Guerdon Associates’ submission to Treasury on executive pay

The Australian government released the Treasury’s exposure draft on executive pay legislation on 20 December 2010.  Submissions on the draft were required in barely the amount of time to sleep off the Christmas and New Year festivities, i.e. 20 January 2011.  Fortunately Guerdon Associates had the people on the ground to publish our assessment on our website within days (see HERE).


Guerdon Associates’ submission on the Exposure Draft – Corporations Amendment (Improving Accountability on Director and Executive Remuneration) Bill 2011 was made to the Australian Treasury on Wednesday 19 January 2011, addressing the issues identified by us immediately after the government’s release.


There were a host of technical issues with the draft Bill.  The draft of our response tried to capture these.  But there were simply too many technical problems with the drafting, which we believed detracted from the main issues.  Assuming these would be captured by others, the version we submitted focused on:


·          The two strikes rule

·          Cherry picking

·          Remuneration advisers


Two strikes rule


We accepted that the government will introduce the two strikes rule despite objections from both directors represented by the AICD, proxy firms such as ISS, and institutional investors represented by ACSI.  It is, in effect, a fulfilment of the Australian Labor Party’s promise to voters, expressed in its mandate at the last two elections (see HERE and HERE).  It was the basis for somewhat leading terms of reference for the Productivity Commission’s inquiry into executive pay.  The PC’s response was to develop an intelligent mechanism to give the non-binding vote more teeth, while still being pragmatic enough to maintain the non-binding nature of the vote. 


Based on our assessment, we focussed on making the two strikes rule more workable and less open to abuse.  As it stands in the exposure draft, it is the tail wagging the dog.  That is, two consecutive “no” votes on the executive pay report from directors of just 25% could result in a motion in the spill of the board.  Shareholders with a majority of votes who are happy with remuneration governance, and have expressed this in their vote, are overlooked as directors are forced to respond to the needs of the minority.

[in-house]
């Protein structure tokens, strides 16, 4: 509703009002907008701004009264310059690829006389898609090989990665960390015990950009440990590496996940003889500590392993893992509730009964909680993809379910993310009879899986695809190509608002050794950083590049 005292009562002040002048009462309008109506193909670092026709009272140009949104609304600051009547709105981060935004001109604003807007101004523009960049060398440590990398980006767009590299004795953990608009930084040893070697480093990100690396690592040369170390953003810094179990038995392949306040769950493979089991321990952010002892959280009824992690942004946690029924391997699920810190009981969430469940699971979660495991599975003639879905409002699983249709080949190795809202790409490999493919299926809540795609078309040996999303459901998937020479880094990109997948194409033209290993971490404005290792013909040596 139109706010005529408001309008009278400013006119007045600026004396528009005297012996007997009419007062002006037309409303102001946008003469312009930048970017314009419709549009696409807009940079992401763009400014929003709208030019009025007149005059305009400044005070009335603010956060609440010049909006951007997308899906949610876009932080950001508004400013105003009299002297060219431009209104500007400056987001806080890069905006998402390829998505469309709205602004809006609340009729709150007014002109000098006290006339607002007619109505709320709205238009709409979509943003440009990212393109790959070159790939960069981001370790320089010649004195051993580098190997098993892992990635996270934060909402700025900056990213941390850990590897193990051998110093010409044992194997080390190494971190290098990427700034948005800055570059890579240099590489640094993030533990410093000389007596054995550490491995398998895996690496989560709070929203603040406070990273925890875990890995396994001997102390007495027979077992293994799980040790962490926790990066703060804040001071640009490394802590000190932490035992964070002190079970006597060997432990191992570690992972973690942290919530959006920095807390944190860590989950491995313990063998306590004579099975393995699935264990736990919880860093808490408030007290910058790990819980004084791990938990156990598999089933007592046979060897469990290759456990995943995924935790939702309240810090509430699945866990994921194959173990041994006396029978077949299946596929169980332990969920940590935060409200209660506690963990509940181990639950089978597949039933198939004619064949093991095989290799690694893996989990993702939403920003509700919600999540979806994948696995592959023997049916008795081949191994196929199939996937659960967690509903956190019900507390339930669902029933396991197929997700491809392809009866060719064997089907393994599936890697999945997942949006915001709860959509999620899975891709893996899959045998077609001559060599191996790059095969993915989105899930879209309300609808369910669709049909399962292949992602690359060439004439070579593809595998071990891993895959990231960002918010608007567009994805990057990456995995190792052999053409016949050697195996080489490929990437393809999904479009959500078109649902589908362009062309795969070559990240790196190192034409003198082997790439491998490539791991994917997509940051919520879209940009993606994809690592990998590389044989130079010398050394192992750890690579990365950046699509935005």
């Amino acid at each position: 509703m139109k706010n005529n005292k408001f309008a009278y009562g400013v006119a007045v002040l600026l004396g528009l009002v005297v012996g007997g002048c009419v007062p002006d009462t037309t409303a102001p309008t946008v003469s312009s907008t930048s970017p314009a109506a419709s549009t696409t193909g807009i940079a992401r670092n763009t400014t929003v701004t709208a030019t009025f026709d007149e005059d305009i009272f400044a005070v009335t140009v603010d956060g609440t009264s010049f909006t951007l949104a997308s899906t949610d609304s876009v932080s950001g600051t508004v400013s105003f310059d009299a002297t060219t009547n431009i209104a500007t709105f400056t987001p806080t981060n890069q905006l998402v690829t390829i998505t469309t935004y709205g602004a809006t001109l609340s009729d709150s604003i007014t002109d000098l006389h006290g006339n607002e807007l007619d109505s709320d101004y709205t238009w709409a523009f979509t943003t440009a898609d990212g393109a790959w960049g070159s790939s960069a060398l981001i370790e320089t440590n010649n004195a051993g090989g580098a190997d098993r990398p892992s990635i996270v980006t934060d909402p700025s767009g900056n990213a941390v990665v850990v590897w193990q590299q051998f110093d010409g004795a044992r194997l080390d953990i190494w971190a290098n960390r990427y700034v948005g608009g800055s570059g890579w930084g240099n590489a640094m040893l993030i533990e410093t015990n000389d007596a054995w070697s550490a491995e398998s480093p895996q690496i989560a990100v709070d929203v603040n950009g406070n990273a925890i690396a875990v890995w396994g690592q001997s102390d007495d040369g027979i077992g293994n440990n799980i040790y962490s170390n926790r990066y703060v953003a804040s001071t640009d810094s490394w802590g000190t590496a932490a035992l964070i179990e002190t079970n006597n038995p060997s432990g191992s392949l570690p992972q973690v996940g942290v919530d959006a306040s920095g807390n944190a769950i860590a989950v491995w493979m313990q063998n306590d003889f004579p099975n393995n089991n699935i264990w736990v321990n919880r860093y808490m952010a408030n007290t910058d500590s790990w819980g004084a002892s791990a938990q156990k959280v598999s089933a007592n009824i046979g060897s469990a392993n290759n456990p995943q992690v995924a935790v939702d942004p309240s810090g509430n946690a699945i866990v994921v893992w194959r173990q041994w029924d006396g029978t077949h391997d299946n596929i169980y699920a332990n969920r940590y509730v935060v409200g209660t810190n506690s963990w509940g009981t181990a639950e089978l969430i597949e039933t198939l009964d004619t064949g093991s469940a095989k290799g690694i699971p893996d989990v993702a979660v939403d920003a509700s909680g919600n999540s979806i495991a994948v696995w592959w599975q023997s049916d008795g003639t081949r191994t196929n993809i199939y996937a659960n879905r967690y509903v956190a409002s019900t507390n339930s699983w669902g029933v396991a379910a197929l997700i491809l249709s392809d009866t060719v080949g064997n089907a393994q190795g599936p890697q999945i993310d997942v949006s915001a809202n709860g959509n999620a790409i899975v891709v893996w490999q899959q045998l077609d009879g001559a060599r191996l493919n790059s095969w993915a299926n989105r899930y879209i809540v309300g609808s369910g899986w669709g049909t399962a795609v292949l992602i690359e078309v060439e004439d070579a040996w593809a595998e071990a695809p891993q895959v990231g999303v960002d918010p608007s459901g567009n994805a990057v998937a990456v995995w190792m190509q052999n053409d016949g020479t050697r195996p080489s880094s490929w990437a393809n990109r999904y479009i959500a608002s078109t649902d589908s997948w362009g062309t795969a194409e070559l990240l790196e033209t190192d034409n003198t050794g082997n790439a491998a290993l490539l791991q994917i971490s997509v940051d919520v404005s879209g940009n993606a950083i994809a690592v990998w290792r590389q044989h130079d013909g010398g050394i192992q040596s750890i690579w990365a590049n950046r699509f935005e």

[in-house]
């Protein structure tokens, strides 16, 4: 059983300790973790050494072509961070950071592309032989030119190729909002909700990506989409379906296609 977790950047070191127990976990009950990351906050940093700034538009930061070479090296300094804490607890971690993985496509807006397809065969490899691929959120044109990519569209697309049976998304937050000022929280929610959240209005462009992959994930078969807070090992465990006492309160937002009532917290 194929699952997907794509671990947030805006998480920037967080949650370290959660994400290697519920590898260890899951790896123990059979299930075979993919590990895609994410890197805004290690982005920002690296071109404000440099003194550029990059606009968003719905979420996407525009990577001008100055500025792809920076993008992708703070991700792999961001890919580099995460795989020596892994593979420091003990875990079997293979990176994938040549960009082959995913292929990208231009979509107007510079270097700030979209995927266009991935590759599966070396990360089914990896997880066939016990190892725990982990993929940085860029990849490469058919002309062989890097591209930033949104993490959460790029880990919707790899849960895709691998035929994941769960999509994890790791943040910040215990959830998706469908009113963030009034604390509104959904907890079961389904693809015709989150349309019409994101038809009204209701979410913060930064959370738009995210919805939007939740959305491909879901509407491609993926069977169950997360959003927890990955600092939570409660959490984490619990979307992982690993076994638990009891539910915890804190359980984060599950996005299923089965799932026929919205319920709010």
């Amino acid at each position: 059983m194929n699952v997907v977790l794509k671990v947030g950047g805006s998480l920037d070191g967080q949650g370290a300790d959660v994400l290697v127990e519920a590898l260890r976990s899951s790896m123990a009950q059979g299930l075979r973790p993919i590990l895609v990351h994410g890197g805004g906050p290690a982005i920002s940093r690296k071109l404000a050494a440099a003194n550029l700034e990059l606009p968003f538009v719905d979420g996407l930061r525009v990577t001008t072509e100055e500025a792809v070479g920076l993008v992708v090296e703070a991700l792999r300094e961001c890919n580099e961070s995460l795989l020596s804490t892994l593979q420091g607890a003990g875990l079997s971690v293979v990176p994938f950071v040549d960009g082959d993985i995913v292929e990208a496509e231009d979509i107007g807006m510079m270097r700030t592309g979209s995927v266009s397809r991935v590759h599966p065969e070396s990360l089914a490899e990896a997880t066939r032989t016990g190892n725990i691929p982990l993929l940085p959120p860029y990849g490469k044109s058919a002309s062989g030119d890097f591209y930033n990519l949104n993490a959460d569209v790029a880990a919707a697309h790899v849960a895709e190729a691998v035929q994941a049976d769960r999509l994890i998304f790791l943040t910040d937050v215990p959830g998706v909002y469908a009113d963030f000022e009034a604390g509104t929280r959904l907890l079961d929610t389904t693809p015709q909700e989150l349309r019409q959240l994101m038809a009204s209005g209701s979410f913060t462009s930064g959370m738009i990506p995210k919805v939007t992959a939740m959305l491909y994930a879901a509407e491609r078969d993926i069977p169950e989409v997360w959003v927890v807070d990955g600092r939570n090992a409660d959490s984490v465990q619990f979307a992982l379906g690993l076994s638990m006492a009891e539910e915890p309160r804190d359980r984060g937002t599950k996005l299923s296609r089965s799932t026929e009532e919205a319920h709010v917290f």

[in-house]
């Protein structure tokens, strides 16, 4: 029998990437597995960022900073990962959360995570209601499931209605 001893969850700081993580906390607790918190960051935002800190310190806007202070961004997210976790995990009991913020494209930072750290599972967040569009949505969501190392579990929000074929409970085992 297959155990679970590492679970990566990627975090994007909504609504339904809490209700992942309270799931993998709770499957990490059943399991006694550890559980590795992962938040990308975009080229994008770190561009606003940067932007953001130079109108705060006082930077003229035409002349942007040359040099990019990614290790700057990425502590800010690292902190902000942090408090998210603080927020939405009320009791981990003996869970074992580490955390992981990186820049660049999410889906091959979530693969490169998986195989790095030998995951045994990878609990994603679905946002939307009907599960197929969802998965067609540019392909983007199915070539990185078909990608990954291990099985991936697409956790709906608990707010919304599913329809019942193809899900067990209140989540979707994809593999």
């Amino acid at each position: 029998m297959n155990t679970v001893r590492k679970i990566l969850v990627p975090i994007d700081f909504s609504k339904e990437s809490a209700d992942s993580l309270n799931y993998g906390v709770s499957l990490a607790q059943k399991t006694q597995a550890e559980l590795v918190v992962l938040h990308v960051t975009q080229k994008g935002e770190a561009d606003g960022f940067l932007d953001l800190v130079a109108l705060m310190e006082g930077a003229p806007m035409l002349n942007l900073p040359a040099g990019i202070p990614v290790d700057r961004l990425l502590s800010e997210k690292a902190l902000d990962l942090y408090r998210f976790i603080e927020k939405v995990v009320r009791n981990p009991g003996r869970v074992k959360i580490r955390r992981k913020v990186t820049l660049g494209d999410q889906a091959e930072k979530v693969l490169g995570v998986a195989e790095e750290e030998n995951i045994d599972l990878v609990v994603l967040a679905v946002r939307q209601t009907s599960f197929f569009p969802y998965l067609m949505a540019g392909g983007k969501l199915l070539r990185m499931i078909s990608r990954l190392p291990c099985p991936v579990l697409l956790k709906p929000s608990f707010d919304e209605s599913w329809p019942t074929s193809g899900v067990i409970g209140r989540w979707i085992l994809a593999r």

Hence, to make this workable, Guerdon Associates suggested that this “no” vote requirement be at least 50%, not the 25% in the draft.


Cherry picking


The exposure draft would require all people appointed as proxies, whether they consent to the appointment or not, to turn up at the AGM and lodge directed votes.  Penalties apply if this is not done.


Some have suggested not objecting to this, as they would seek comfort in nominating a Ms. J. Gillard, care of The Lodge, Canberra, as their proxy for all directed votes.


Tempting as this was, we suggested that the wording be amended to require only those who turn up at the AGM to lodge their directed proxies.


In addition, we urged the government to consider legislation facilitating electronic vote lodgement to overcome cherry picking issues, as well as address a host of other issues with voting mechanisms that make the current process unreliable and labyrinthine.  This was, after all, a commendable Productivity Commission recommendation that has not yet been acted on by the government.


Remuneration advisers


We noted that while Guerdon Associates has no objection to the disclosure requirements of external remuneration consultants in principle, there were some practical difficulties.  One was that every adviser on matters that touched peripherally on KMP remuneration matters would have to disclose fees for this and every other piece of work done for directors and management, and the nature of this work. 


Our suggestion was that the government borrow from the UK, and require only disclosure of those that provide material advice.


This would also capture both internal and external advisers on KMP remuneration, and give due weight to the most conflicted source of advice to the board – management.


We also suggested that the government drop entirely its prescriptions for who is to commission work and how, and how the commissioned work was to be delivered.  This would allow a company and its board to manage their affairs as they see fit while ensuring that directors meet their fiduciary duties and remain accountable on remuneration matters through disclosure and the non-binding vote on the remuneration report.


Our submission can be seen HERE

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